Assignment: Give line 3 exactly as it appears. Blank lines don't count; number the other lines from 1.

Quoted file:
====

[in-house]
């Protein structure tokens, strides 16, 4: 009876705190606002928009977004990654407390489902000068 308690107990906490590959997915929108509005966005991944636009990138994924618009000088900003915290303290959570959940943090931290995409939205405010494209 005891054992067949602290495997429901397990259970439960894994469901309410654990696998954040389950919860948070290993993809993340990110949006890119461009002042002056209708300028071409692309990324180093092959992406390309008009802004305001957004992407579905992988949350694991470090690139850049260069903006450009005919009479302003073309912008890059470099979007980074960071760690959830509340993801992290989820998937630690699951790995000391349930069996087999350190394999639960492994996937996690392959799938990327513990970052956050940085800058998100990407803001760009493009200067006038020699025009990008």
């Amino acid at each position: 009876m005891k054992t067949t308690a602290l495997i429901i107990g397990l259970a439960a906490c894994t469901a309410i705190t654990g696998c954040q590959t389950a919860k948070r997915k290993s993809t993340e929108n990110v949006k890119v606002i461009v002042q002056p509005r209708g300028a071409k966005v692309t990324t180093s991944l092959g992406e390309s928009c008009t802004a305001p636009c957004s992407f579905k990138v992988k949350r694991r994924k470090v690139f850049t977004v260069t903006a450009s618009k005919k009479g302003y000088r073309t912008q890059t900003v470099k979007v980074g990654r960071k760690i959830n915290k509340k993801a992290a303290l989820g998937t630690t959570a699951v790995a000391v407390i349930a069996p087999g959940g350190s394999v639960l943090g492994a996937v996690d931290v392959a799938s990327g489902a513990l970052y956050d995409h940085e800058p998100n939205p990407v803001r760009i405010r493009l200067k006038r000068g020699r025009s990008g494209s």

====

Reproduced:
């Amino acid at each position: 009876m005891k054992t067949t308690a602290l495997i429901i107990g397990l259970a439960a906490c894994t469901a309410i705190t654990g696998c954040q590959t389950a919860k948070r997915k290993s993809t993340e929108n990110v949006k890119v606002i461009v002042q002056p509005r209708g300028a071409k966005v692309t990324t180093s991944l092959g992406e390309s928009c008009t802004a305001p636009c957004s992407f579905k990138v992988k949350r694991r994924k470090v690139f850049t977004v260069t903006a450009s618009k005919k009479g302003y000088r073309t912008q890059t900003v470099k979007v980074g990654r960071k760690i959830n915290k509340k993801a992290a303290l989820g998937t630690t959570a699951v790995a000391v407390i349930a069996p087999g959940g350190s394999v639960l943090g492994a996937v996690d931290v392959a799938s990327g489902a513990l970052y956050d995409h940085e800058p998100n939205p990407v803001r760009i405010r493009l200067k006038r000068g020699r025009s990008g494209s």